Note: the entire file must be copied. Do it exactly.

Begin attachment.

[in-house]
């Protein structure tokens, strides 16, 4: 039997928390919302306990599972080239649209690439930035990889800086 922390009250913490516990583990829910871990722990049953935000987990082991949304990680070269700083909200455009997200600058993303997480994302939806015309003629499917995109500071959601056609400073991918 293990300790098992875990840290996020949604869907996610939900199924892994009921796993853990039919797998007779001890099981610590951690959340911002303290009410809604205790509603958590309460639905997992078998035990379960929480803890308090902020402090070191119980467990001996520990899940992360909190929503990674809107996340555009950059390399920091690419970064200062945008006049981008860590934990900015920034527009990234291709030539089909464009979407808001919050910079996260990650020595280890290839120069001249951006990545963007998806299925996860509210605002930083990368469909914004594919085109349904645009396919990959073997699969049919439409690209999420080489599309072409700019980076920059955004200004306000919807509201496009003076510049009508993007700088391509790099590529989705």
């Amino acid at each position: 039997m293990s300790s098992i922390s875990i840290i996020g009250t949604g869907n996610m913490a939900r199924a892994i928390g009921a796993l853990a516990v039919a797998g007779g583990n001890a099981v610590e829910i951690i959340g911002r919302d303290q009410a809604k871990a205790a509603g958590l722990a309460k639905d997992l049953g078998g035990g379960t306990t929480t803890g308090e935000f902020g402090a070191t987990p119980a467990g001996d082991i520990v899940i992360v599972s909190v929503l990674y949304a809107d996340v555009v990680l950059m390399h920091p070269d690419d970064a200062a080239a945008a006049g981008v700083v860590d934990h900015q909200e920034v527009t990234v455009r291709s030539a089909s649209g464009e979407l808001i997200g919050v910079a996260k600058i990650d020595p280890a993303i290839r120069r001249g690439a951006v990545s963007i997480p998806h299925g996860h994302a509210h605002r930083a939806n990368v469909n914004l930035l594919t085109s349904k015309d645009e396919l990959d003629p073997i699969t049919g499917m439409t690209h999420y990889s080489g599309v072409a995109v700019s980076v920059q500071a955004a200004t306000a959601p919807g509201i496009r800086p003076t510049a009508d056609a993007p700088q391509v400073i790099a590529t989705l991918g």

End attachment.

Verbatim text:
[in-house]
């Protein structure tokens, strides 16, 4: 039997928390919302306990599972080239649209690439930035990889800086 922390009250913490516990583990829910871990722990049953935000987990082991949304990680070269700083909200455009997200600058993303997480994302939806015309003629499917995109500071959601056609400073991918 293990300790098992875990840290996020949604869907996610939900199924892994009921796993853990039919797998007779001890099981610590951690959340911002303290009410809604205790509603958590309460639905997992078998035990379960929480803890308090902020402090070191119980467990001996520990899940992360909190929503990674809107996340555009950059390399920091690419970064200062945008006049981008860590934990900015920034527009990234291709030539089909464009979407808001919050910079996260990650020595280890290839120069001249951006990545963007998806299925996860509210605002930083990368469909914004594919085109349904645009396919990959073997699969049919439409690209999420080489599309072409700019980076920059955004200004306000919807509201496009003076510049009508993007700088391509790099590529989705």
């Amino acid at each position: 039997m293990s300790s098992i922390s875990i840290i996020g009250t949604g869907n996610m913490a939900r199924a892994i928390g009921a796993l853990a516990v039919a797998g007779g583990n001890a099981v610590e829910i951690i959340g911002r919302d303290q009410a809604k871990a205790a509603g958590l722990a309460k639905d997992l049953g078998g035990g379960t306990t929480t803890g308090e935000f902020g402090a070191t987990p119980a467990g001996d082991i520990v899940i992360v599972s909190v929503l990674y949304a809107d996340v555009v990680l950059m390399h920091p070269d690419d970064a200062a080239a945008a006049g981008v700083v860590d934990h900015q909200e920034v527009t990234v455009r291709s030539a089909s649209g464009e979407l808001i997200g919050v910079a996260k600058i990650d020595p280890a993303i290839r120069r001249g690439a951006v990545s963007i997480p998806h299925g996860h994302a509210h605002r930083a939806n990368v469909n914004l930035l594919t085109s349904k015309d645009e396919l990959d003629p073997i699969t049919g499917m439409t690209h999420y990889s080489g599309v072409a995109v700019s980076v920059q500071a955004a200004t306000a959601p919807g509201i496009r800086p003076t510049a009508d056609a993007p700088q391509v400073i790099a590529t989705l991918g």